NYU School of Medicine Working Group on Compassionate Use and Pre-Approval Access
Patients facing death or serious disease who have exhausted all FDA-approved treatment options sometimes seek pre-approval, or “compassionate use,” access to experimental interventions outside of clinical trials. Access of this type is dependent on the willingness of the company that is developing the medical product to make it available, according to preliminary studies conducted by researchers and bioethicists at NYU School of Medicine. However, many pharmaceutical and life sciences companies either do not have policies governing pre-approval access, or, if they have policies, they are not made publicly available. As a result, patients and their advocates who request pre-approval access to experimental medical products frequently feel confused and frustrated, and they may perceive companies as being unresponsive.
Of particular concern has been the escalating use of social media by patients and their representatives to pressure companies into providing unapproved products — drugs, biologics, devices, or vaccines — on the grounds of compassionate use. This trend can lead to inequitable distribution of unapproved treatments: those most capable of exploiting social relationships (online or off-line) and connections are more likely to gain access.
“Use of social media or mainstream media pressure to achieve access favors the savvy and the well-connected over the poor. Equity, always at risk in our health care system, is again being flouted,” said Working Group member Nancy Dubler, LLB, an adjunct professor at the Division of Medical Ethics at NYU, the consultant for ethics for the New York City Health and Hospitals Corporation, professor emerita of bioethics at the Albert Einstein College of Medicine, and the founding director of the Montefiore Medical Center Division of Bioethics.
The unfairness in how unapproved interventions can be distributed was dramatically demonstrated in early 2014, when scarce supplies of an experimental Ebola drug were given to American and European relief workers rather than to West Africans affected by the ongoing Ebola epidemic in that region.
“This is an enormously important, albeit inadequately studied, problem in research ethics,” said Arthur Caplan, PhD, director of the NYU Division of Medical Ethics and a founding member of the interdisciplinary NYU School of Medicine Working Group on Compassionate Use and Pre-Approval Access. “The need to provide access and a chance of rescue for those in desperate straits must be thoughtfully balanced against the reality that cure with an unapproved intervention is a long shot, that not everyone can mount a media campaign, and that society is best served when drugs and vaccines are carefully tested.”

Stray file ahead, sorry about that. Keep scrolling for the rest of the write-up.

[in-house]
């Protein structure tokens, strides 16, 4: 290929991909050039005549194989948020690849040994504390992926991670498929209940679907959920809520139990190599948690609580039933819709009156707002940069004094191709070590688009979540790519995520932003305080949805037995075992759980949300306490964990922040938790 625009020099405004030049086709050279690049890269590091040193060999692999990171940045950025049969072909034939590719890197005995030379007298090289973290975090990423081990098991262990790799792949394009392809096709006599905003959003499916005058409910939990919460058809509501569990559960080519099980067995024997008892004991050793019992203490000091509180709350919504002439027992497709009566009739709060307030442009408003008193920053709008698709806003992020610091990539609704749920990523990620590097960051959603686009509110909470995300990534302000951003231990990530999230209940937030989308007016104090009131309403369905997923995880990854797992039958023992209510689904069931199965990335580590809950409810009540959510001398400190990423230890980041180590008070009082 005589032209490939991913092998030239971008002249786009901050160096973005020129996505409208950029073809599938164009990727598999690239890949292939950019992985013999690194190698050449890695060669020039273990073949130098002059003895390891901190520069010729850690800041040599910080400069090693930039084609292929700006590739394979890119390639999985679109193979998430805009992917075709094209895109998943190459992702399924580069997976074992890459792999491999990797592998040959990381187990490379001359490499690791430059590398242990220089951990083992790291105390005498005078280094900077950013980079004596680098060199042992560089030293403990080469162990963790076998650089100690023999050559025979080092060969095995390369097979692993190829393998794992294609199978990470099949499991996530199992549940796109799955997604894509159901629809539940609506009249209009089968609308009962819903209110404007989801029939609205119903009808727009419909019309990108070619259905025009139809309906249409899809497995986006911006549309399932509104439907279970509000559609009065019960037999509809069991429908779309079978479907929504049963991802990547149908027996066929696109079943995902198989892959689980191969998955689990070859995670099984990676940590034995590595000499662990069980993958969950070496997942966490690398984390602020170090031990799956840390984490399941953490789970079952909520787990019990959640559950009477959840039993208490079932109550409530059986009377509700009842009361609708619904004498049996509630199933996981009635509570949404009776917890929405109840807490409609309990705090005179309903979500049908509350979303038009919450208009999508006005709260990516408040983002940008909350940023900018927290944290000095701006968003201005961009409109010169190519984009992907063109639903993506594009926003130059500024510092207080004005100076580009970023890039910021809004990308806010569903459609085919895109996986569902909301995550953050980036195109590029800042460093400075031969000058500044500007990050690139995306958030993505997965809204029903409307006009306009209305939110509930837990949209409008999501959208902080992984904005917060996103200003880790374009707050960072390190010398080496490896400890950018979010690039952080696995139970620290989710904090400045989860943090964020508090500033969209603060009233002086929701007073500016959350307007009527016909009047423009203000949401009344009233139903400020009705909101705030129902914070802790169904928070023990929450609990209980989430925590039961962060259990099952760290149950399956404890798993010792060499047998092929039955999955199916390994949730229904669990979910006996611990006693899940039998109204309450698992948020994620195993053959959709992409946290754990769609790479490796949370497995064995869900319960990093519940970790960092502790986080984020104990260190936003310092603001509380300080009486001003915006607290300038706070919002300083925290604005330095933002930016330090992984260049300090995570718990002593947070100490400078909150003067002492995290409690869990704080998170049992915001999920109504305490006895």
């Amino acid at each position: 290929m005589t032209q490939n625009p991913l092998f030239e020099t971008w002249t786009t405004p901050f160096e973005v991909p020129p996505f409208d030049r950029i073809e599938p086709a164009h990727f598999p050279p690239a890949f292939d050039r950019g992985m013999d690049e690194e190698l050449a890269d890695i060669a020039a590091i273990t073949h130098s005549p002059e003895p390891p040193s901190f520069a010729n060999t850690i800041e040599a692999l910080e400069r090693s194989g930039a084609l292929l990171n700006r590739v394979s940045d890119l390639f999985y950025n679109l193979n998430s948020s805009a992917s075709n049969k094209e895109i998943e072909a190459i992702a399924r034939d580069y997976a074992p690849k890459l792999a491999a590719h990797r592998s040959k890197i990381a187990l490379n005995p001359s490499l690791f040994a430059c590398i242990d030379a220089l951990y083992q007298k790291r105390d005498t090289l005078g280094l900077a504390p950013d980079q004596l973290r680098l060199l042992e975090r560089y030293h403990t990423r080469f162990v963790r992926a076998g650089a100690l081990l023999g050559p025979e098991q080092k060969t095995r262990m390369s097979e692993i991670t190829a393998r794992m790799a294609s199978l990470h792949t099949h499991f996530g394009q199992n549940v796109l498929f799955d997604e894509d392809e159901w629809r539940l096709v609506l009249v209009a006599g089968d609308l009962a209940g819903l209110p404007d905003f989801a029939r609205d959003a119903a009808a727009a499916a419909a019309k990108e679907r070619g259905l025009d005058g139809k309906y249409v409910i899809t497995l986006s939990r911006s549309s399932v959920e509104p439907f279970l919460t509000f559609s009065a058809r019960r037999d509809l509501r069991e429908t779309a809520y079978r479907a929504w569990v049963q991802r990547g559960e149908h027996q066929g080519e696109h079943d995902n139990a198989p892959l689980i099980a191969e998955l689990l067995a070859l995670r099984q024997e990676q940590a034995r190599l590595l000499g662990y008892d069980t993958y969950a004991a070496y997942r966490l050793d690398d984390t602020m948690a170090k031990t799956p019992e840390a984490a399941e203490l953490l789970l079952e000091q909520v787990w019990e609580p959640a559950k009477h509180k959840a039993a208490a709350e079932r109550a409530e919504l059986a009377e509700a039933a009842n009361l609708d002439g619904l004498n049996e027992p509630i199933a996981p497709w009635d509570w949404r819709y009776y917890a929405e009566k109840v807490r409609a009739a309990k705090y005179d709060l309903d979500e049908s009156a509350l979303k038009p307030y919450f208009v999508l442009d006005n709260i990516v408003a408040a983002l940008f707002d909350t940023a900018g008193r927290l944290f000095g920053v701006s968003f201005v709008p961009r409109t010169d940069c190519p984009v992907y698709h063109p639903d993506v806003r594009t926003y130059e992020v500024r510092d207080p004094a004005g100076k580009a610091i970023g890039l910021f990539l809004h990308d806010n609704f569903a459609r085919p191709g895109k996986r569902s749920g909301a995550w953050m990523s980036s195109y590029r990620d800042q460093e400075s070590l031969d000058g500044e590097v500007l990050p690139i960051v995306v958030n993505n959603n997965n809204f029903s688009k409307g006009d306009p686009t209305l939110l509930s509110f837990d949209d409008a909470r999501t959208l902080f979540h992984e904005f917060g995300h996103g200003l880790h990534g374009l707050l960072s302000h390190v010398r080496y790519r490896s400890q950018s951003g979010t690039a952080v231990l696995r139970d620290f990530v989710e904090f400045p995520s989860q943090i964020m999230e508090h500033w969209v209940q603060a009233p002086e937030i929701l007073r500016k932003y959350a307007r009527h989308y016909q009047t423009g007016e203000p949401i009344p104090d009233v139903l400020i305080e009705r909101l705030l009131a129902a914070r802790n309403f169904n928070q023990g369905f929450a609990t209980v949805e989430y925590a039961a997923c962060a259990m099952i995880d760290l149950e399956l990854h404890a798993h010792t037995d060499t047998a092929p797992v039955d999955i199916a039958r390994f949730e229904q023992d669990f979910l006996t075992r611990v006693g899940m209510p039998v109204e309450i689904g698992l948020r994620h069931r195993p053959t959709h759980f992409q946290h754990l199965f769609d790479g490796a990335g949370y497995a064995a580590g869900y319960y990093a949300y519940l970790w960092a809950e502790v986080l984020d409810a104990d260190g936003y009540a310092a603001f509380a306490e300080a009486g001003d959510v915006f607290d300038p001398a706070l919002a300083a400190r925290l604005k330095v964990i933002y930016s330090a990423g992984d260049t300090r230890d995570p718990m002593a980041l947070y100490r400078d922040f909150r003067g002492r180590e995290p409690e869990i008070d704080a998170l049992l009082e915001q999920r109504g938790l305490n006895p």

Also among the Working Group’s preliminary findings:
- Pharmaceutical and life science companies have no legal or regulatory obligation to provide access to unapproved treatments on the grounds of compassionate use. Even so-called “right to try” laws leave decisions about patient access to unapproved interventions to industry. Some companies allow access under the guidance of well-thought-out policies, some decline to allow access, some grant access but have no public guidelines, and some alter their practices midstream as a result of public pressure. This lack of uniform policy is confusing to those seeking unapproved treatments.
- Contrary to widespread perception, the FDA is not an obstacle to those seeking pre-approval access. In fact, the agency approves more than 99 percent of the pre-approval access requests it receives.
- The human impulse to help patients facing insurmountable odds motivates the general public’s support for both compassionate use and right-to-try laws. However, increasing access to unapproved therapies may prove detrimental to longstanding and proven regulatory requirements for clinical trials, delaying or even preventing promising therapies from reaching the market.
- Speeding up development of new therapies may result in the approval of unsafe treatments. Likewise, efforts to facilitate the use of unapproved treatments in seriously or terminally ill patients may actually harm those patients by causing more suffering or earlier death. Such adverse outcomes can, fairly or unfairly, tarnish trust in the new treatment.
The Working Group also found that questions about compassionate access arise in both developed and less-developed nations, for both infectious and chronic diseases and terminal and non-terminal conditions, and in both children and adults. It concludes that the issue of access to unapproved treatments demands domestic and global responses.
The Working Group conducts stakeholder interviews and surveys and examines relevant case studies from the United States and other nations as it strives to understand the issue of pre-approval access. As it reviews all facets of this complex issue, the group is authoring and disseminating recommendations for improving equitable access to unapproved treatments.
In spring 2015, the Compassionate Use Advisory Committee (CompAC) was launched as a pilot program to advise Johnson & Johnson about how to fairly manage requests for a scarce investigational cancer drug that the company was developing. Working Group members Drs. Arthur Caplan and Alison Bateman-House serve, respectively, as chair and deputy chair of CompAC. The investigational drug was approved by the FDA in late 2015, and CompAC is now working to publish its findings from the pilot project, which remains ongoing, as the drug has not yet been approved by regulators in some countries.